Own the product narrative - make sure you own exactly how your products are paraphrased and communicated. Dont let it be misinterpreted. Check every media release before it goes out. Protect the reputation of your product all the time. Its your baby you own it!
Build relationships with the front line team - get the front line involved. Let them see the product, let them give you feedback. Tell them to be honest, ask them to tell you what works and doesnt work.
Be open to criticism, let others vent - we all need to blow some heat off now and again. If someones has given you an earfull because they have had a bad day then let it be. Dont take it personally, circle back and have coffee with them in a few days. Its easier for you to make the relationship back to normal than for the other person.
Create win-win outcomes - as a product manager you have to deal with different teams and everyone has an agenda. You dont need to concede, you just need to focus on the outcome that you want for your product and your customers. Create a win-win for every one.
Hit the reset button, fail fast - there is no point throwing good money after bad. If you know things are not working out. Pause and then pivot, try your Plan-B, if that too doesnt work and if you think its futile, then hit the reset button and call it quits. You tried out something which didnt work so dont beat yourself about it. Your still saving the company money by stopping.
Co-create complex products with the end user - when you need to build something new which you have no clue about then the best way to do it is to find a customer who is going to walk with you.
Learn to influence others - most of the success that you will achieve being a product manager is due to the fact that others have agreed to get things done for you (remember no one really reports to you organizationally in the working world) so your art of influcencing others will be your saviour.
Be decisive when deciding - if you need to make a decision you can take all the time that you want. The only thing i will say here is that dont go back on your decision! Many people on the project have their tasks lined up on based on your decision. We dont have time for collective decision making these days in the agile world - if your a product owner then you own that decision and will have to live with it until the next sprint.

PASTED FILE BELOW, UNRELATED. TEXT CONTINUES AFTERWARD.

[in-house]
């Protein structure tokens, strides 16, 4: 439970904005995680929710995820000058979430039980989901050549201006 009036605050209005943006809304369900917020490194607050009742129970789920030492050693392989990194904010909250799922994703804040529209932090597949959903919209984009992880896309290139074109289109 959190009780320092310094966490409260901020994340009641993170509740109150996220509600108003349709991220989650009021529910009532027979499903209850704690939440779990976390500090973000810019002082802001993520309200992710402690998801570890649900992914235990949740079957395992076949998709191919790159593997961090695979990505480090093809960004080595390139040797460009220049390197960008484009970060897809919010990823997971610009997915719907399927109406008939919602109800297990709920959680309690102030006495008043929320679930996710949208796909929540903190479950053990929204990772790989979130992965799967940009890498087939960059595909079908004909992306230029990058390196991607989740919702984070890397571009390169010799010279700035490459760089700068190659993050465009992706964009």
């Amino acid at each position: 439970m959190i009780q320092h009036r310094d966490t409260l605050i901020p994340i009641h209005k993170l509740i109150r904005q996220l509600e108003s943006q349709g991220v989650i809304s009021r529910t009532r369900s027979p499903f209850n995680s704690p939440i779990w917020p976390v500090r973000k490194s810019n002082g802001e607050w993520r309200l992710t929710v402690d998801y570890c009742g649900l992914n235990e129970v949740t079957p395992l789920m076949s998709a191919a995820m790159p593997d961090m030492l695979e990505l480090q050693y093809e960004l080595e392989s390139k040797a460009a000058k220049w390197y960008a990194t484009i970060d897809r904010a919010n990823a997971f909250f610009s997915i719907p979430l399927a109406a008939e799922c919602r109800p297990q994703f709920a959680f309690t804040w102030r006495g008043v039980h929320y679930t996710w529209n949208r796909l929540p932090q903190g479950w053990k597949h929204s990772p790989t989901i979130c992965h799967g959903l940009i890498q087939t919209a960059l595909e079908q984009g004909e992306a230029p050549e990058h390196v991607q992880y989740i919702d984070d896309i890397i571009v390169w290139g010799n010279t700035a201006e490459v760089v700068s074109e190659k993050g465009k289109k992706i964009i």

Prioritise regularly and be clear - There is no escaping of your task list. You will have a lot of things to everyday and your inbox is never going to go down to Zero. So figure out a way to make sense of what your need to work on.
Demo your products regularly - the more you do demos' the better you will get and the more excited you will be to take your product to new customers. Keep at it and welcome the opportunity to do a demo when your asked.
Document decisions and meeting minutes - this one is a pain for sure. No matter how well intentioned you are there will always be a case where something slips between the cracks. If the topic is important then get it documented.
Always have a plan B - projects come with all sorts of issues at the most unexpected times. They range from budget, time, scope, resources and so on. Have a plan B when you have a hunch that things are not going to go to plan.
Be prepared to accept change - you may need to change things are you go on. Situations change, you may be given less budget, your company could ask you to work on another product, your customers may stop buying your product. Whatever it is, you should learn to adapt. Those who adapt will survive and grow.
Learn to say No - if you cant do something then just call it out at the beginning. Dont say YES and then not deliver. Better to be firm at the outset rather then loosing credibility in the end by being mr. niceguy.
Keep learning and ask questions - the role of the product manager keeps evolving. You have to learn new skills all the time, expand your domain knowledge and stay connected with customers and the external environment. Be open to new things and be guided by your interests.
Well that's my top 30! We are keen to hear your nuggets of wisdom. Join the community and share. You can start to help us grow by just subscribing to productcoach.net